The two girls playing football in the street outside the door were South East Asian; the music was pure Bollywood, my fellow lunchers were all Indian and the beer was Spanish. One of the reasons I enjoy living in Puerto de la Cruz is that it occasionally reminds me of a mini-Manchester. There’s quite a multi-cultural scene going on here.
The day before Christmas Eve and we had a yen for an Indian curry. This was our second Indian curry (at a restaurant) in eight years of living on Tenerife. The last, two years ago and also at Christmas, was at a party in a museum and was supplied by the Indian club. This time we decided to try one of the other venues in town to get authentic Indian grub; the Jai Mata Di Indian Bar on Calle Virtud.
The Inside Scene
The fact that it was an Indian Bar rather than restaurant intrigued. The interior is indeed bar like with booths rather than tables and chairs and a wooden bar whose Indian personality is revealed by the music, a small shrine and a neon Shiva (apologies if I’ve got my Indian deity wrong).
An open kitchen is at the rear of the bar where the chef/waiter/barman prepares food fresh to order and from which spice fuelled, enticing aromas dance a Bollywood extravaganza which has your nostrils applauding…metaphorically speaking.
We immediately warmed to the place. It had a sort of quirky unpolished vibe which made it feel authentic Indian rather than the typical British version found in most UK towns (not that I have anything against those). There were a couple of other things about Jai Mata Di that promised authenticity. The fact that the people occupying the other booths were Asian; the fact that the menu was relatively small compared to high street Indian restaurants; and the fact that the items on the menu were mostly classed as sauces rather than curries.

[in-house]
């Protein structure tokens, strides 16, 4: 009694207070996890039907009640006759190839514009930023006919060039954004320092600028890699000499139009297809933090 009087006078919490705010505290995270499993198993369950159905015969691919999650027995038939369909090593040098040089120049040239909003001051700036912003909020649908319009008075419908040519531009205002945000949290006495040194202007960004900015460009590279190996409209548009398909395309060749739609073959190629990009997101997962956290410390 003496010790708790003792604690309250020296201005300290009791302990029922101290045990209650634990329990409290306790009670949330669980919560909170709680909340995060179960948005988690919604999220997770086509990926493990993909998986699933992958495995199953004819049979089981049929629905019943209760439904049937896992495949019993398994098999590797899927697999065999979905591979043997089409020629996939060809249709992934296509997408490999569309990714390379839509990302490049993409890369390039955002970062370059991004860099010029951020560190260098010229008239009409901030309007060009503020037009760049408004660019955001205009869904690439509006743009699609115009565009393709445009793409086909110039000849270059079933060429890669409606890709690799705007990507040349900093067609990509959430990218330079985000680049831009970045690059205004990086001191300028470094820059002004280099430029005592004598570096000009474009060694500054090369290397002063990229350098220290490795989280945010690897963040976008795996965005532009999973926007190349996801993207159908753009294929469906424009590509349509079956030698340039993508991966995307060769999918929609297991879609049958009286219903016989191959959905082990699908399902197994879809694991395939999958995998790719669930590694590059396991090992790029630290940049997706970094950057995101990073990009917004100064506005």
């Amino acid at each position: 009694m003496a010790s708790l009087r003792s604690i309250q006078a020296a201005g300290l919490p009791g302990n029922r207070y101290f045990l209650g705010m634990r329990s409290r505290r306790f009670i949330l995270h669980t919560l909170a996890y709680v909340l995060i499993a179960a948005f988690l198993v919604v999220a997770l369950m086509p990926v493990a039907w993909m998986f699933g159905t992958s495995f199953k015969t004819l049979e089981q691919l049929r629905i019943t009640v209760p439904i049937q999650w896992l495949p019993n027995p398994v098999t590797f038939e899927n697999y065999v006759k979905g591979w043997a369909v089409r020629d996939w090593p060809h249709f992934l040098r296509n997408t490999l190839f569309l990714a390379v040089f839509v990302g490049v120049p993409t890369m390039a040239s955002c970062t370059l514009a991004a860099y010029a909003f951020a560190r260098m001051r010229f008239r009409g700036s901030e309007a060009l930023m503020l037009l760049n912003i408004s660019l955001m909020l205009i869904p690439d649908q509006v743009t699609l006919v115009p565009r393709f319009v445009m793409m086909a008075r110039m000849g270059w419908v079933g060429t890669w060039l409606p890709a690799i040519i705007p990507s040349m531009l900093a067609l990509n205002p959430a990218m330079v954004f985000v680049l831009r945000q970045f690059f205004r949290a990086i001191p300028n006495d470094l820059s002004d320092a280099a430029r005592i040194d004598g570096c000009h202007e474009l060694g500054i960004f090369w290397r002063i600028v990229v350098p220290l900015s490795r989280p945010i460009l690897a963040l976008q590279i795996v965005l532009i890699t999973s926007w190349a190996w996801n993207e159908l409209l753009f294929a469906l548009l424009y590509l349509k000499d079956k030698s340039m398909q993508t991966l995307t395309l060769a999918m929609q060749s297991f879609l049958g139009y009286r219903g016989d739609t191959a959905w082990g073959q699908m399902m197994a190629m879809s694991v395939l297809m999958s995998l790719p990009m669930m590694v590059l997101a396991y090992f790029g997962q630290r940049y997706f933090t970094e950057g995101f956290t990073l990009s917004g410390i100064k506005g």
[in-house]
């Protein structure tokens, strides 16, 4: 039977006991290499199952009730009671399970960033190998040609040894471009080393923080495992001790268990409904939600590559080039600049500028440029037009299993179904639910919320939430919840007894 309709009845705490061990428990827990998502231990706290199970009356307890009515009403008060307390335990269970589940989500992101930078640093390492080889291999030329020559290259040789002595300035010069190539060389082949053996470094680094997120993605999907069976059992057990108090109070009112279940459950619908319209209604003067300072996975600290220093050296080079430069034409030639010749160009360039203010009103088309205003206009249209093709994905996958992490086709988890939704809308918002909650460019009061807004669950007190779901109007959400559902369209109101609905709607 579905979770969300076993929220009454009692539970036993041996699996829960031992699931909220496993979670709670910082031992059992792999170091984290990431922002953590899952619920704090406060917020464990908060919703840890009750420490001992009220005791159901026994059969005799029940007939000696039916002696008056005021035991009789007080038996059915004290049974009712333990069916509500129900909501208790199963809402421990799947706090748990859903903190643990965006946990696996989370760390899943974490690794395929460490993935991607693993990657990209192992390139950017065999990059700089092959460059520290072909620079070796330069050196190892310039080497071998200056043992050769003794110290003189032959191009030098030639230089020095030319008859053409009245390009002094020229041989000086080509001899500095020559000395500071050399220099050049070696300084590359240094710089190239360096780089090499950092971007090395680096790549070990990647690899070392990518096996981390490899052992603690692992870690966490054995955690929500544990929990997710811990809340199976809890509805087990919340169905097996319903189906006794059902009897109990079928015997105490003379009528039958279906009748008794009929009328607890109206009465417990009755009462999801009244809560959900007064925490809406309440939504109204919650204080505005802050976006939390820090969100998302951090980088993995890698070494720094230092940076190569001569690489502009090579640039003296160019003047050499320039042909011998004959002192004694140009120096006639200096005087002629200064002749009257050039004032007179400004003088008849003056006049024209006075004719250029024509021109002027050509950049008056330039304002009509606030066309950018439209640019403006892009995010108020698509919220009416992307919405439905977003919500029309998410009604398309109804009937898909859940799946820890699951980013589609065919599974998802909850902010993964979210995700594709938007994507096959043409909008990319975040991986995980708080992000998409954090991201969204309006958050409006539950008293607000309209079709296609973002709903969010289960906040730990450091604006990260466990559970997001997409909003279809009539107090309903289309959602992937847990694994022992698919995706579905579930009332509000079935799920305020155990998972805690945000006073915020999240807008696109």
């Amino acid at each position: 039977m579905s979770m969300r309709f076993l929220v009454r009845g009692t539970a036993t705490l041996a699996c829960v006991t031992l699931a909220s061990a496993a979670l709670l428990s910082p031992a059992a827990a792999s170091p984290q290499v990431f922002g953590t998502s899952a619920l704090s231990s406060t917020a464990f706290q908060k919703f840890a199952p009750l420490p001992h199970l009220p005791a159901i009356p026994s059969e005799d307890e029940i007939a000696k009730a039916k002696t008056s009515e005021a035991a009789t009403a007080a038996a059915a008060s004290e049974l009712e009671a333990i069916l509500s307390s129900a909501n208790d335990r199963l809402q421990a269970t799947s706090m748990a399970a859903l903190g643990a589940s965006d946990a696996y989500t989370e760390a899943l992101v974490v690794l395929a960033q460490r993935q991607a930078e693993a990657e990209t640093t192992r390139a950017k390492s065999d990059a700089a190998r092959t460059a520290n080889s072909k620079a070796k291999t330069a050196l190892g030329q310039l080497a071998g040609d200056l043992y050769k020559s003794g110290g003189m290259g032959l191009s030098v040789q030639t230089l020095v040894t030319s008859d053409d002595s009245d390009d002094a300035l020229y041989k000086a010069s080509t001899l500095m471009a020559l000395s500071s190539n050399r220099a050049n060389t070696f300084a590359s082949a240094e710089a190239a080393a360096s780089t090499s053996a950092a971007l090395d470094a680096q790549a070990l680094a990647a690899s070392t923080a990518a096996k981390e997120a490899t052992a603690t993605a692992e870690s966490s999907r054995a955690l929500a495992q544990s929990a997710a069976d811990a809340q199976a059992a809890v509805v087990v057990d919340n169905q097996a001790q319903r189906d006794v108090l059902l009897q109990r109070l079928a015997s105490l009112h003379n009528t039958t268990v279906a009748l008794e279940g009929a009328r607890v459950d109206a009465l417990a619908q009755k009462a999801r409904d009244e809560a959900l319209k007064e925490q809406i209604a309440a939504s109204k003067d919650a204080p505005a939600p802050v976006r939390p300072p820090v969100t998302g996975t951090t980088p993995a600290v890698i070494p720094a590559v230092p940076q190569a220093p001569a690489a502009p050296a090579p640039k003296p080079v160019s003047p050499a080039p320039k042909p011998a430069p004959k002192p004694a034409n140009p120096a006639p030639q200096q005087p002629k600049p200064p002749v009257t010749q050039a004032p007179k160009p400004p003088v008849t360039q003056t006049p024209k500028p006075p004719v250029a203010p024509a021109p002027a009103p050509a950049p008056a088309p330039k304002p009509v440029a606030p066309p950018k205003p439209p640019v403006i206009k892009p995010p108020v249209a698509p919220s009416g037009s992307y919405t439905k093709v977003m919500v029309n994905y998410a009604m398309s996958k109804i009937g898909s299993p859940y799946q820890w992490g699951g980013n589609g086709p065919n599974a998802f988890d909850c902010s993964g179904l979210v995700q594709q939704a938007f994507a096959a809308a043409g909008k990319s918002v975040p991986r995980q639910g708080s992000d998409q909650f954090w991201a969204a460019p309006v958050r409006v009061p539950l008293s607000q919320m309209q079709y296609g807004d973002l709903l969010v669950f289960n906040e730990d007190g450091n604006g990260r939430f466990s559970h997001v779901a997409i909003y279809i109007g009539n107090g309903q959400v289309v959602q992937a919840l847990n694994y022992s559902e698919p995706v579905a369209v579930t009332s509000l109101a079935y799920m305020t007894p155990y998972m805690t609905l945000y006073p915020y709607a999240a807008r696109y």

After a bit of negotiation (a couple of menu items weren’t available) we chose lamb samosas, poppadoms, chicken madras, king prawns in a spicy sauce, chapatis, onion pilau rice and a couple of beers – it’s an Indian so it has to be beer – and waited whilst the smell from the kitchen continued to taunt and tease us.
Poppadoms are poppadoms but the dips that came with them were slightly different than you find in most Indians. One was dark, smoky and fruity – like a mango chutney for grown ups. The other was intriguingly more-ish; possibly slightly minty, definitely coconut-ish and something else that we couldn’t figure out. Asking the chef didn’t help as my brain just wouldn’t register the elusive ingredient we made him repeat three times.
The golden samosas were crisp, bulging with savoury minced lamb and got on particularly well with the mysterious coconut dip.
The two sauces with the main courses were quite contrasting. My madras wasn’t as kick ass spicy as I expected, but I’d opted for medium hot rather than hot hot. It was rich and full of eastern flavours but slightly over salted…which the chef actually told me himself as he served it, offering to change it after I’d tasted it. But it wasn’t over-salted enough to be a deal breaker. And anyway, having had a taste I wasn’t about to give it up again. Andy’s prawn ‘curry’ was the more flavoursome of the two dishes (benefiting from not being over salted) with chunky succulent prawns that absorbed the heady blend of spices that flavoured the dark as dusk sauce.
The onion pilau rice (a chef recommendation) was gingerbread house pretty as well as possessing delicate flavours that complimented the curries (as promised by chef) and the chapatis were surplus to requirements (as warned by chef).
It was exactly what we had in mind when the curry yen came on us – good, authentic Indian food in a setting that didn’t feel oddly out of place on a sub-tropical, Spanish speaking island. The bonus is that Jai Mata Di also does takeaways.
Puerto de la Cruz, Calle Virtud; +34 600 54 82 81; Meal for two with beers cost €30